Cover Story: GIS for Smart Cities

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As urban areas are getting more crowded and falling increasingly short on future development potential, development of new self-sustaining cities are emerging as an alternate solution to these problems. Technology is at the heart of these new self-sustaining cities enabling automation and real-time integrated city monitoring and management through a network of sensors, cameras, wireless devices and data centers. Also referred to as smart cities, these new self-sustaining cities are a developed urban area that creates sustainable economic development and high quality of life by excelling in multiple key areas like economy, environment, energy efficiency, mobility, governance, people and living conditions.

Smart cities, on one hand present a substantial growth opportunity in the coming years while on the other offers various challenges as well. Smart city projects are rather complex with residential and commercial spaces supported by an infrastructure backbone for power, roads, water, drainage and sewage i.e. a virtual living and breathing city. A critical success factor is a need for a common technology platform to enable integration, coordination and synergistic functioning of different participants of the smart city ecosystem.

A centralized information system based on GIS (Geographical Information System) provides an IT framework which integrates not only every stakeholder but also every aspect of smart cityprocesses – starting from conceptualization, planning, and development to maintenance.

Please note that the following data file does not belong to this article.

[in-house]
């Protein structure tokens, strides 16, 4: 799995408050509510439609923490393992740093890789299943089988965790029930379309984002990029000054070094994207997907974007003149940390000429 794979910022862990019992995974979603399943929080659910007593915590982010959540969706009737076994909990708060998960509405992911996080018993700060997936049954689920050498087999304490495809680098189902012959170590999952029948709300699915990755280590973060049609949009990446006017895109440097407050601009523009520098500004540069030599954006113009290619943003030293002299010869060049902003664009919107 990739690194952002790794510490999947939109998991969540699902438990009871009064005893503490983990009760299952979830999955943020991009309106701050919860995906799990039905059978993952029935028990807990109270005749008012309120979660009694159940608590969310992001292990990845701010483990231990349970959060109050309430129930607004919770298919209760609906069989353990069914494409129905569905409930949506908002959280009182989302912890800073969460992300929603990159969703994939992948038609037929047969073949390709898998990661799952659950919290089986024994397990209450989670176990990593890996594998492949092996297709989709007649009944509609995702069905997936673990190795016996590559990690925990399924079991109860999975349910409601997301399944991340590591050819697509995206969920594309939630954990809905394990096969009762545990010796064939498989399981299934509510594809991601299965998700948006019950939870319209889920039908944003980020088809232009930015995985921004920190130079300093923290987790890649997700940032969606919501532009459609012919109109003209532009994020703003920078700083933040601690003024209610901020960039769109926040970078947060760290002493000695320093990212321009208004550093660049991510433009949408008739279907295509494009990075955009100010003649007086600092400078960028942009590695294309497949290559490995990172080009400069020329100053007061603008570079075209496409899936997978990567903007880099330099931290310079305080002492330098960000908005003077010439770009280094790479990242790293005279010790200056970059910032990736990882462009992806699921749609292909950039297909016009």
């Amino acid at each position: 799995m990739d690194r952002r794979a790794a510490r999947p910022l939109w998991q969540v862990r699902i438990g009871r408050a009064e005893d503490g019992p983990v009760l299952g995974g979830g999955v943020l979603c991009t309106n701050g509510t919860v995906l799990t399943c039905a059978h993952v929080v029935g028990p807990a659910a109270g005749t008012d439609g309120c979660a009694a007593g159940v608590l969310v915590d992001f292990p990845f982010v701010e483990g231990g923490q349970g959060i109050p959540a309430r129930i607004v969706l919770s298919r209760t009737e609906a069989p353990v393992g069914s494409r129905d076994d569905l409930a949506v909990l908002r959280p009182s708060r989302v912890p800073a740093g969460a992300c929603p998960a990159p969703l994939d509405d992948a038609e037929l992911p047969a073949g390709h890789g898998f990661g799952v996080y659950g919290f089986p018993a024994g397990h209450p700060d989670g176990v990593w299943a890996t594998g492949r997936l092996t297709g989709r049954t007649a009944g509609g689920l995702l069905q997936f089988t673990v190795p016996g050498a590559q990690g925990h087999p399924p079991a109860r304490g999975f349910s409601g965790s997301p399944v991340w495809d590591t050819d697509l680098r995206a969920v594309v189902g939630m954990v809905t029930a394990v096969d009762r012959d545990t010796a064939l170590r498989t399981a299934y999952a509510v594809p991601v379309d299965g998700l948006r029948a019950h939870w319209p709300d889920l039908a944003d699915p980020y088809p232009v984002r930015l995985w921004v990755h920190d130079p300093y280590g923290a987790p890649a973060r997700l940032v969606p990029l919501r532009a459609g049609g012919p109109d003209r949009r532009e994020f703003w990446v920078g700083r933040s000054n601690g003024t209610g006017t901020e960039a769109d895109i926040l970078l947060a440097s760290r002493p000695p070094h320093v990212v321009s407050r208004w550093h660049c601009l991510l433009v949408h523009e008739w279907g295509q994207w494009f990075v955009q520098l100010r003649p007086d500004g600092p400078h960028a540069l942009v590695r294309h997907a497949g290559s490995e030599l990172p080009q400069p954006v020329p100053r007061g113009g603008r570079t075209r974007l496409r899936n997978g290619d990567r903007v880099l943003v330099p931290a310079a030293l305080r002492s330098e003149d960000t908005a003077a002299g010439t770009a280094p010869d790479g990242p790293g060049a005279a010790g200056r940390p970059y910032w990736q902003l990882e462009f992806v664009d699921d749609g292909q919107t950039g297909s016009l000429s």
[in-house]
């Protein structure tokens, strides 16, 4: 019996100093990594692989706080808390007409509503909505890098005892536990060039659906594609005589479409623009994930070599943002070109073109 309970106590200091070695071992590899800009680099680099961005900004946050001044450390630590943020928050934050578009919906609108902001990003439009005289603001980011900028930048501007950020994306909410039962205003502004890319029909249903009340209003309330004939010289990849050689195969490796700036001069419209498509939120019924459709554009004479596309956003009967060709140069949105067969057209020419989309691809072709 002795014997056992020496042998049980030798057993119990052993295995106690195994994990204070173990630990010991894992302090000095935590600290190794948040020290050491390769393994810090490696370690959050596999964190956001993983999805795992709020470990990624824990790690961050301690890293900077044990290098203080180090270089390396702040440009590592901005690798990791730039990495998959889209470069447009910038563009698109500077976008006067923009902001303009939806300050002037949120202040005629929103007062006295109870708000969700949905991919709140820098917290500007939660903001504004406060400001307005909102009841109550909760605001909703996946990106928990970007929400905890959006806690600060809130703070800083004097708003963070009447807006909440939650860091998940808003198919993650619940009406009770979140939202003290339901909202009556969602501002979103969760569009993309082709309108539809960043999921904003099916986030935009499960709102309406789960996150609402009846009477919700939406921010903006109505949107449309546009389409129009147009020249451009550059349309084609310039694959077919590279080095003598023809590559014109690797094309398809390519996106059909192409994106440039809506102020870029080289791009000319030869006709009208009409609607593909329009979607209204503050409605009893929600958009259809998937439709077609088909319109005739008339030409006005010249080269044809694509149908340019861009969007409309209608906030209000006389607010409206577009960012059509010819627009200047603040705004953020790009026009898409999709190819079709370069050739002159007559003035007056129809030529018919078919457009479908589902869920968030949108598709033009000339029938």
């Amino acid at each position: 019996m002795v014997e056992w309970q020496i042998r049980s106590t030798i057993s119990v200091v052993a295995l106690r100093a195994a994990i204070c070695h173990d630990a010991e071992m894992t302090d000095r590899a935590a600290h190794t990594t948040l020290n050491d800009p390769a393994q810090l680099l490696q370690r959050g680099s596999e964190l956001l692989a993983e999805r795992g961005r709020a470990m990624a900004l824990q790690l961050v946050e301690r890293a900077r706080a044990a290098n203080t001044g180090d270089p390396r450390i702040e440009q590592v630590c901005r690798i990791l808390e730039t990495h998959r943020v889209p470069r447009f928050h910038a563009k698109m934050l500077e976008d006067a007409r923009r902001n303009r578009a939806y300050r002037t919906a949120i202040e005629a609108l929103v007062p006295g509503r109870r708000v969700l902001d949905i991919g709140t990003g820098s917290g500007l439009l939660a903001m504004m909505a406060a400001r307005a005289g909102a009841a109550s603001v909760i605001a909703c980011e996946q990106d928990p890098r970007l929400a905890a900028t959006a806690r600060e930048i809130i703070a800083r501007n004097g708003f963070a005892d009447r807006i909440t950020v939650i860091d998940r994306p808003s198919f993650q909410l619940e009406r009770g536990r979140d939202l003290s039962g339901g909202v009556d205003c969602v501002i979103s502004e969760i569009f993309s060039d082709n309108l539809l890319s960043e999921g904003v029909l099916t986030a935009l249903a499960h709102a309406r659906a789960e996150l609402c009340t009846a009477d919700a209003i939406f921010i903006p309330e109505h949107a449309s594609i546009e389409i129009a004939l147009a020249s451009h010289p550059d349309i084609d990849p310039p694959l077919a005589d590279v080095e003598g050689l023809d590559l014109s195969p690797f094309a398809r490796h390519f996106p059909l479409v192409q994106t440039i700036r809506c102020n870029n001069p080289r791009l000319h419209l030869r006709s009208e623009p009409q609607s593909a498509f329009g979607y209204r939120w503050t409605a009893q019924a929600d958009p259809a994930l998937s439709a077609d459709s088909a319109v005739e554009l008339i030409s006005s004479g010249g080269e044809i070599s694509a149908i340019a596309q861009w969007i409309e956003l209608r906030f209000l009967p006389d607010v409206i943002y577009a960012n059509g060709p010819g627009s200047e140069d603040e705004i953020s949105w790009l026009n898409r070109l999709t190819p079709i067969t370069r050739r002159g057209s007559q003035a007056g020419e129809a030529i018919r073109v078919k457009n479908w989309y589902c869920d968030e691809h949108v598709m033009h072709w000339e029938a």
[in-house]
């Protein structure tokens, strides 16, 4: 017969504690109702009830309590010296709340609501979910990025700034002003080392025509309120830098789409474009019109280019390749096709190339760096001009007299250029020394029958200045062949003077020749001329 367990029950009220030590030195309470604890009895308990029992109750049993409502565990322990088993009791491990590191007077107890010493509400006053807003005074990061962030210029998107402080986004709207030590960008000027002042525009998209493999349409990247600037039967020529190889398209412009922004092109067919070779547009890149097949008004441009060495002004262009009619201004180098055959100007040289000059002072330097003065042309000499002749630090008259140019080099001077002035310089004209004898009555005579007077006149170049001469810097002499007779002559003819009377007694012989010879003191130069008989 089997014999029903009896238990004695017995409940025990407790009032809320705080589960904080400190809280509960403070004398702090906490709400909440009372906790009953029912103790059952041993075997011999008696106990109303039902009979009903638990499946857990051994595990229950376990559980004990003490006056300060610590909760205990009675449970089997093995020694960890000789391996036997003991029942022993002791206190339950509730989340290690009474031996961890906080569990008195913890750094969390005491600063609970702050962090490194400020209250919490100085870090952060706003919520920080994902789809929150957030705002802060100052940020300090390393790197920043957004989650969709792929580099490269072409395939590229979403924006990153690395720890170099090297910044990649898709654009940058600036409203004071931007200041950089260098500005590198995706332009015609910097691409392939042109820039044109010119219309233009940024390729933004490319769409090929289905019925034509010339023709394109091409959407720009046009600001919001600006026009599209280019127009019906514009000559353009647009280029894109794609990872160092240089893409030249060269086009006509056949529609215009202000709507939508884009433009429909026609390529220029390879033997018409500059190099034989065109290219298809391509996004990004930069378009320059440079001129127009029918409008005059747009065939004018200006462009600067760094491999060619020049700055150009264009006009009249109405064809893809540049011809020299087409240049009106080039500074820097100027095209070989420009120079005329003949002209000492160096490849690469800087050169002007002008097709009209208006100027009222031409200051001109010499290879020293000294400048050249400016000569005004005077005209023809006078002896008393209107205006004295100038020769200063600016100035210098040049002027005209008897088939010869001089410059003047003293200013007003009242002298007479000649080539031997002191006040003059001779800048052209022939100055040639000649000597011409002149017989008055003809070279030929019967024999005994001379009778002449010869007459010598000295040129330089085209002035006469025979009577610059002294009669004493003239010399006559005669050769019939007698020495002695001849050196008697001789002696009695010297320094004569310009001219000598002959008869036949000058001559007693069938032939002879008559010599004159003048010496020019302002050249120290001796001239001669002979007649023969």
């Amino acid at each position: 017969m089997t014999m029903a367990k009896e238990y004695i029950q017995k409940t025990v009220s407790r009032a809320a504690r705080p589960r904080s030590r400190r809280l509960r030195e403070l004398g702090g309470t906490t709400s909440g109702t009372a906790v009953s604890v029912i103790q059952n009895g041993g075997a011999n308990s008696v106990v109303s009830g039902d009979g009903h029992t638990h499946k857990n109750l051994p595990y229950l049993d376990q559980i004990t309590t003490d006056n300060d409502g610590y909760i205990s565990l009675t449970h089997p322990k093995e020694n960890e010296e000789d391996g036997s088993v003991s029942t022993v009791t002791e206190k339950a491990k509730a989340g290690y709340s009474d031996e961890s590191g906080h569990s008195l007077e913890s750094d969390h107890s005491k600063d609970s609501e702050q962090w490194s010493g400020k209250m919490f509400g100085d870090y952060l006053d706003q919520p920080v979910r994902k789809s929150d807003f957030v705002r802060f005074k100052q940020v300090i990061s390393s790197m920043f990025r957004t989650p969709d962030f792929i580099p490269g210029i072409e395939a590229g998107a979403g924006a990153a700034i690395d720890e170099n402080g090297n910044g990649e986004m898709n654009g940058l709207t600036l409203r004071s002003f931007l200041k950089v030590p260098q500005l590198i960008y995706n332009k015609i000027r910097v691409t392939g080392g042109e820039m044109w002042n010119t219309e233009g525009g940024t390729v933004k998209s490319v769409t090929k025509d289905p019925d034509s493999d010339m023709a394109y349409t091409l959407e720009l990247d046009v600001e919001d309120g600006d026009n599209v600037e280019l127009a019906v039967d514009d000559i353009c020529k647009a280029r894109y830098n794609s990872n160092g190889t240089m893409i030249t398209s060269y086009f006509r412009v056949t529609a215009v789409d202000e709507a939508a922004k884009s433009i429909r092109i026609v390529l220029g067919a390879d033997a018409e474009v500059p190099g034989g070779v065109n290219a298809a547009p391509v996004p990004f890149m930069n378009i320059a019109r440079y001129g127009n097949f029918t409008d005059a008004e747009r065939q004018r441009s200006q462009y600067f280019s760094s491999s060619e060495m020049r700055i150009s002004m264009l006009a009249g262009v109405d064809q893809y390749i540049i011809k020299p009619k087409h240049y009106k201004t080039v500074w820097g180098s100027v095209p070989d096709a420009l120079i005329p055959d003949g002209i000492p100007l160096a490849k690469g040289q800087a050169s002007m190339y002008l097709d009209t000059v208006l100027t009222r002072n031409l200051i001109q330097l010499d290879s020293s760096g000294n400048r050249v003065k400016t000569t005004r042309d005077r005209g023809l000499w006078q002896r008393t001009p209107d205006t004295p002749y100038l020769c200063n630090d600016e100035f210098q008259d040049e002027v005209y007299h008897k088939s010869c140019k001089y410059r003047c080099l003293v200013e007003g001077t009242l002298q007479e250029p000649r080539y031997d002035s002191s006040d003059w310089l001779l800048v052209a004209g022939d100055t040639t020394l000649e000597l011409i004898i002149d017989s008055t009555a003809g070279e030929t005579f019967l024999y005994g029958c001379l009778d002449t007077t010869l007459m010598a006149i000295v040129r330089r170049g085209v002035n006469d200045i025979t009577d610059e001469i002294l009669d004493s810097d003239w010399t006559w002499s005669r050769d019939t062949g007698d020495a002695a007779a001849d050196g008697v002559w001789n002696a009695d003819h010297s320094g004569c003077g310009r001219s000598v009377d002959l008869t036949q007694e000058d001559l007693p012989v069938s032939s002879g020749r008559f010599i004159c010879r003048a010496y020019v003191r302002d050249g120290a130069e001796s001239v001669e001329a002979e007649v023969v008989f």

GIS – A platform for Smart Cities

A centralized information system based on GIS provides an IT framework for maintaining and deploying data and applications throughout every aspect of the city development life cycle.

Acquire: Find the right sites for city development, view legal boundaries, arrive at right valuation of your existing / new sites

Planning & Design: Identify deficiencies and determine optimal solutions. Integrate GIS with most design tools, including Computer Aided Design (CAD), Building Information Modeling (BIM) bringing greater analytics and cost-estimation capabilities to your infrastructure design process

Construct: Integrate project and financial management software with GIS to better manage projects. GIS can provide a single point of entry for all construction-related documents and files

Sell: Understand where and how to market city developments, attract buyers and tenants, and improve retention rates. Analyze demographics and market conditions to provide a more accurate picture of a property’s suitability to needs

Maintain: Easily manage disparate assets. Integrate your asset inventory with inspection history and work order management to maintain your critical investments in a cost-effective manner.

GIS Applications for Smart Cities

Site Selection & Land Acquisition: GIS can combine and integrate different types of information to help making better decisions and also provides high quality visualization tools that can improve the understanding and enhance decision making capability w.r.t to site identification, valuation and finally selection. By analyzing location data – proximity to road network, fertility of soil, land use, soil bearing capacity, ground water depth, and vulnerability to disasters such as floods, earthquakes - the real estate organizations can arrive at the right property valuation. By analyzing, mapping, and modeling the merits of one site or location over another can be evaluated. In addition, this can also be used for arriving at appropriate market linked compensation to owners based on valuation parameters and in rehabilitation and resettlement planning

Environmental / Legal Compliance: GIS makes meeting regulatory requirements less time consuming and easier to accomplish by providing a common platform for communication with regulators and public. The existing data can be directly connected to a compliance workflow ensuring adherence. Also, GIS-based graphical outputs can help in quickly generate reports that clearly demonstrate how compliance requirements and building bye-laws are being met.